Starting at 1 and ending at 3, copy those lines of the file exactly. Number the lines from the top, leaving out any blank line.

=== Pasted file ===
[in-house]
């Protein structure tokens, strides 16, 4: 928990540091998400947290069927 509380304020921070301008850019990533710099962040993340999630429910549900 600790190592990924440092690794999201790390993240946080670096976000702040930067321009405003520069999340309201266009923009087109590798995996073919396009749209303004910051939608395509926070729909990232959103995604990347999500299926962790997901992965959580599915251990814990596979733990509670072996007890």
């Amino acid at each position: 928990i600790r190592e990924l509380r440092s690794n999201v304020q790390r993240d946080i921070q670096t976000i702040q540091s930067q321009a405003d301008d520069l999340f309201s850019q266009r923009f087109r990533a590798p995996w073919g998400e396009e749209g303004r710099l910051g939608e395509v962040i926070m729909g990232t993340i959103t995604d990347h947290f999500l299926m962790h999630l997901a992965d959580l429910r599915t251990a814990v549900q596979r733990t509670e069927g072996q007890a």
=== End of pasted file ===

[in-house]
């Protein structure tokens, strides 16, 4: 928990540091998400947290069927 509380304020921070301008850019990533710099962040993340999630429910549900 600790190592990924440092690794999201790390993240946080670096976000702040930067321009405003520069999340309201266009923009087109590798995996073919396009749209303004910051939608395509926070729909990232959103995604990347999500299926962790997901992965959580599915251990814990596979733990509670072996007890």
């Amino acid at each position: 928990i600790r190592e990924l509380r440092s690794n999201v304020q790390r993240d946080i921070q670096t976000i702040q540091s930067q321009a405003d301008d520069l999340f309201s850019q266009r923009f087109r990533a590798p995996w073919g998400e396009e749209g303004r710099l910051g939608e395509v962040i926070m729909g990232t993340i959103t995604d990347h947290f999500l299926m962790h999630l997901a992965d959580l429910r599915t251990a814990v549900q596979r733990t509670e069927g072996q007890a």